forced out of school and into labour, bearing the burden of sustaining their families. In

addition, the World Bank has found that, for every additional year of secondary school,

the likelihood of marrying before age 18 decreases by five percentage points or more.

With more than 90% of the world’s student population out of school due to school closures

(as of 22 April 2020), child marriage rates are also anticipated to increase.Currently, nearly one in every five children worldwide lives on under $2 a day. The World

Bank announced on April 20th that it estimates COVID-19 will push 40 to 60 million people

into extreme poverty in 2020 The International Labour Organization (ILO) has reported

that tens of millions of informal workers have already become unemployed, with

widespread problems with the food supply in poorer communities across the world.

Governments need to do more to prevent devastating nutrition and health consequence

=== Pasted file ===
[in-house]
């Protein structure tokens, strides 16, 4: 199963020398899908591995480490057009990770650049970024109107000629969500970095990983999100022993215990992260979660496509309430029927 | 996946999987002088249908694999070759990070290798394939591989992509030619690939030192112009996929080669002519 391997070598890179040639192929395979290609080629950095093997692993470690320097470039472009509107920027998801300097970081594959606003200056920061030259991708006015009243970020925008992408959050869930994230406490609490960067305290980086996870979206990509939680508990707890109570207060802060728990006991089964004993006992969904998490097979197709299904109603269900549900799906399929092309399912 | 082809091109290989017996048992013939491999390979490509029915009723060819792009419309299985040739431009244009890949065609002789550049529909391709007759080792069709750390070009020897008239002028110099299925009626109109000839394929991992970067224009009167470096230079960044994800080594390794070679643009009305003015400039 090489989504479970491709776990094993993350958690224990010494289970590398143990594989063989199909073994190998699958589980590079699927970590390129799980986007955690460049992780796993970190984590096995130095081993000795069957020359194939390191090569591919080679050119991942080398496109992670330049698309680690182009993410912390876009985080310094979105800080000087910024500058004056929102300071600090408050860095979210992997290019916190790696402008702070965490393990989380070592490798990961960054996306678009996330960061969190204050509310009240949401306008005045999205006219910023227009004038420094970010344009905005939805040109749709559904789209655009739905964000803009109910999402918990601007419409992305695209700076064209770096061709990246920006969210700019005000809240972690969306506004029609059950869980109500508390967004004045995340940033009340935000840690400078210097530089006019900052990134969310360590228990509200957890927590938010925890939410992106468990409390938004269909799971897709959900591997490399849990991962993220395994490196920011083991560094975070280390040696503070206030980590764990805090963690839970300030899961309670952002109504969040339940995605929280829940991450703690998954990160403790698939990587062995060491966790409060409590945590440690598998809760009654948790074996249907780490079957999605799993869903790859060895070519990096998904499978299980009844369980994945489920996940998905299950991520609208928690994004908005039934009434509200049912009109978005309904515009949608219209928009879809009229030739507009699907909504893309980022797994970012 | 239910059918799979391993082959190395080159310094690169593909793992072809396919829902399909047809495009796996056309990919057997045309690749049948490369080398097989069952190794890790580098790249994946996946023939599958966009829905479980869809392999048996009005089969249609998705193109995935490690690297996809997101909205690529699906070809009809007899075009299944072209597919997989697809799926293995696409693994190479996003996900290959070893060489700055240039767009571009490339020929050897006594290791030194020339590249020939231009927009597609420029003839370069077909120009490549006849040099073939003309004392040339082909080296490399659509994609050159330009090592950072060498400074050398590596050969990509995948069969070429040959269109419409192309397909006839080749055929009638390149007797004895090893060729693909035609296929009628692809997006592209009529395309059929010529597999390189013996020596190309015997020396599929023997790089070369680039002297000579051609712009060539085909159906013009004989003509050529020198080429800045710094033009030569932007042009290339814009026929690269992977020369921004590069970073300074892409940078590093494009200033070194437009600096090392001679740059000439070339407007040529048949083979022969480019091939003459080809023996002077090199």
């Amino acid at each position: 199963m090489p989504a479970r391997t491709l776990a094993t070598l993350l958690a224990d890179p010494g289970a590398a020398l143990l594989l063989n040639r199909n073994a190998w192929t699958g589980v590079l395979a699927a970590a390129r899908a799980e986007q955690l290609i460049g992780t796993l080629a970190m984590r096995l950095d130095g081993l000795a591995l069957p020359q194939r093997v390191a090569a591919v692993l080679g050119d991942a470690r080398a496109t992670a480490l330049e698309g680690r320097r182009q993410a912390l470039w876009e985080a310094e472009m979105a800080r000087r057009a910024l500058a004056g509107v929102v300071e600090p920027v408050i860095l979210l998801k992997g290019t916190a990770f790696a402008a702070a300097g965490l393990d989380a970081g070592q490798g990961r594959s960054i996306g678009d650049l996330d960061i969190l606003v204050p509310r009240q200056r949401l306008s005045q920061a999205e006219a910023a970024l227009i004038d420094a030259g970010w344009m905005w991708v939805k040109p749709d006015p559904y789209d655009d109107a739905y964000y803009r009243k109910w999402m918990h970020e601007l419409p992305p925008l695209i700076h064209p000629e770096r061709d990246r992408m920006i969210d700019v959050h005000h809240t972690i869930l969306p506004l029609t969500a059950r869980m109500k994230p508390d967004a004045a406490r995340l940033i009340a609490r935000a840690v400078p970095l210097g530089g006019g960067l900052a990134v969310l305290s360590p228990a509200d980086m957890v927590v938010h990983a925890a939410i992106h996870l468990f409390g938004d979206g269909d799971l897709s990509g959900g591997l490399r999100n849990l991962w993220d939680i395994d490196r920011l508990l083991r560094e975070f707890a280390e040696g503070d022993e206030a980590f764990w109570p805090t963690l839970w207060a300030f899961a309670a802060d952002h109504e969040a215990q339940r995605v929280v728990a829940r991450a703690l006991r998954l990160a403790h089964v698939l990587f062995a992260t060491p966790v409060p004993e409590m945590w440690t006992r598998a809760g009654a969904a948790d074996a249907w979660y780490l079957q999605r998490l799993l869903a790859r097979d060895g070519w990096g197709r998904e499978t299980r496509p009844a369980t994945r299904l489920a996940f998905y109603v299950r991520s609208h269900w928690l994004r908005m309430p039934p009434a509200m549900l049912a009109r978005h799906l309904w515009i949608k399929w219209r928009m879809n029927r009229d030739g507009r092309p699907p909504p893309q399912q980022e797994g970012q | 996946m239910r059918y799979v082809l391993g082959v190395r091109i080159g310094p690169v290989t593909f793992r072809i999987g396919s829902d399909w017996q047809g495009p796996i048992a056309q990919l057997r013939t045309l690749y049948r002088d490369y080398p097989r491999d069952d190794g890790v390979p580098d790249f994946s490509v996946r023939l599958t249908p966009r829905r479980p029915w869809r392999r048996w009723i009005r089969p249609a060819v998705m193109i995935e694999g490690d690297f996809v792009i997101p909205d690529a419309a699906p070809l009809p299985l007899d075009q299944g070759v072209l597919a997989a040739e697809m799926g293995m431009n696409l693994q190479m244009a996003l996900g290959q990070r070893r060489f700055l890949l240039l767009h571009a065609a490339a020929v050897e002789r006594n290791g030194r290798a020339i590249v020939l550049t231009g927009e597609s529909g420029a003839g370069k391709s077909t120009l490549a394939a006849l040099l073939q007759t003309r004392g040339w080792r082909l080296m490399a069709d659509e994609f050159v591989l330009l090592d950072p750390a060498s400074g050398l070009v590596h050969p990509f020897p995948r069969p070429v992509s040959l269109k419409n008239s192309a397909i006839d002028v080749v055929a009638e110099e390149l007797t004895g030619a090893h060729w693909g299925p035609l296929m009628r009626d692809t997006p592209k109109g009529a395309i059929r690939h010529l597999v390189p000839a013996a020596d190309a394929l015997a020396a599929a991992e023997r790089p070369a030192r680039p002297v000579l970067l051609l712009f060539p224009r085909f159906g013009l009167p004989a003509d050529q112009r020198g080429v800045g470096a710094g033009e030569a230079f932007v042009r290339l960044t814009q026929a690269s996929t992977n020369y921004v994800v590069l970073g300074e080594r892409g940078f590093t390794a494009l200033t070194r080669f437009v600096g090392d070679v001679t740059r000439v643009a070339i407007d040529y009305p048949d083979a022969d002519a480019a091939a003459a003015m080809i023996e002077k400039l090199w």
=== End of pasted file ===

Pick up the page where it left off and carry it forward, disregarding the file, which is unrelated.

for the 370 million children missing out on school meals amid school closures. These

compounding factors mean that marginalised children are already going hungry and could


Over the last several weeks, policy makers released more than US$5 trillion in emergency

support for the companies and people in the richest countries. That funding is needed

and is important, but we also need to see the governments of the world come together

and announce a rescue package for the most marginalised children. If, for once, our

world gave the most marginalised children and their families their fair share – 20% of the

COVID-19 response for the poorest 20% of humanity – the results would be

transformative. One trillion dollars would fund all outstanding UN and charity

COVID-19 appeals, cancel two years of all debt repayments from low-income

countries, and fund two years of the global gap to meet the SDGs on health, water

and sanitation, and education – a vital step, as quality education is the most

powerful way to end exclusion and change the future for marginalised children.

There would still be enough left to fund social protection safety nets which are

crucial in the fight against child labour. More than ten million lives would be saved;

a positive response by humanity to the tragedy of COVID-19. We urge that the